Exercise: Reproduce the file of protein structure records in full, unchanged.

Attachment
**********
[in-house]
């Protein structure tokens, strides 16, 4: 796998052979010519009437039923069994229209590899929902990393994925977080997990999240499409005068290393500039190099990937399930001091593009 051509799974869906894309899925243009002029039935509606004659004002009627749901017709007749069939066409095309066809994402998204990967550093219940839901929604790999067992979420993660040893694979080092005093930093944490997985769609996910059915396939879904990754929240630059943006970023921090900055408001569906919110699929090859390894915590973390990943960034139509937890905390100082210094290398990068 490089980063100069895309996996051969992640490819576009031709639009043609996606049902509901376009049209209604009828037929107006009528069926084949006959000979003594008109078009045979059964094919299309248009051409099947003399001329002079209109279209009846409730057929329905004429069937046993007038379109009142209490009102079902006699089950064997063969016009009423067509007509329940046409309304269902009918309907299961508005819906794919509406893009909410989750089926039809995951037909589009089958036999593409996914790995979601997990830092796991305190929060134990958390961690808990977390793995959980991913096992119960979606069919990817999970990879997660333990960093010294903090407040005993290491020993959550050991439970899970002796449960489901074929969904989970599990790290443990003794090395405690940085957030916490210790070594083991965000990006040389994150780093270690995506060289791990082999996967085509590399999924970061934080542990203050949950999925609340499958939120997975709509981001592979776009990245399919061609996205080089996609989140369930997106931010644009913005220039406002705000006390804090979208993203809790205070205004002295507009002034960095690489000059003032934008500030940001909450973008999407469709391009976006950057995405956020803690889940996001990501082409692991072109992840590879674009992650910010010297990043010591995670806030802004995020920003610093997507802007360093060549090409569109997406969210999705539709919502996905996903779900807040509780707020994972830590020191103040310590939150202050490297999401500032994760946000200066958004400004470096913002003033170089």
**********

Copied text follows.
[in-house]
């Protein structure tokens, strides 16, 4: 796998052979010519009437039923069994229209590899929902990393994925977080997990999240499409005068290393500039190099990937399930001091593009 051509799974869906894309899925243009002029039935509606004659004002009627749901017709007749069939066409095309066809994402998204990967550093219940839901929604790999067992979420993660040893694979080092005093930093944490997985769609996910059915396939879904990754929240630059943006970023921090900055408001569906919110699929090859390894915590973390990943960034139509937890905390100082210094290398990068 490089980063100069895309996996051969992640490819576009031709639009043609996606049902509901376009049209209604009828037929107006009528069926084949006959000979003594008109078009045979059964094919299309248009051409099947003399001329002079209109279209009846409730057929329905004429069937046993007038379109009142209490009102079902006699089950064997063969016009009423067509007509329940046409309304269902009918309907299961508005819906794919509406893009909410989750089926039809995951037909589009089958036999593409996914790995979601997990830092796991305190929060134990958390961690808990977390793995959980991913096992119960979606069919990817999970990879997660333990960093010294903090407040005993290491020993959550050991439970899970002796449960489901074929969904989970599990790290443990003794090395405690940085957030916490210790070594083991965000990006040389994150780093270690995506060289791990082999996967085509590399999924970061934080542990203050949950999925609340499958939120997975709509981001592979776009990245399919061609996205080089996609989140369930997106931010644009913005220039406002705000006390804090979208993203809790205070205004002295507009002034960095690489000059003032934008500030940001909450973008999407469709391009976006950057995405956020803690889940996001990501082409692991072109992840590879674009992650910010010297990043010591995670806030802004995020920003610093997507802007360093060549090409569109997406969210999705539709919502996905996903779900807040509780707020994972830590020191103040310590939150202050490297999401500032994760946000200066958004400004470096913002003033170089």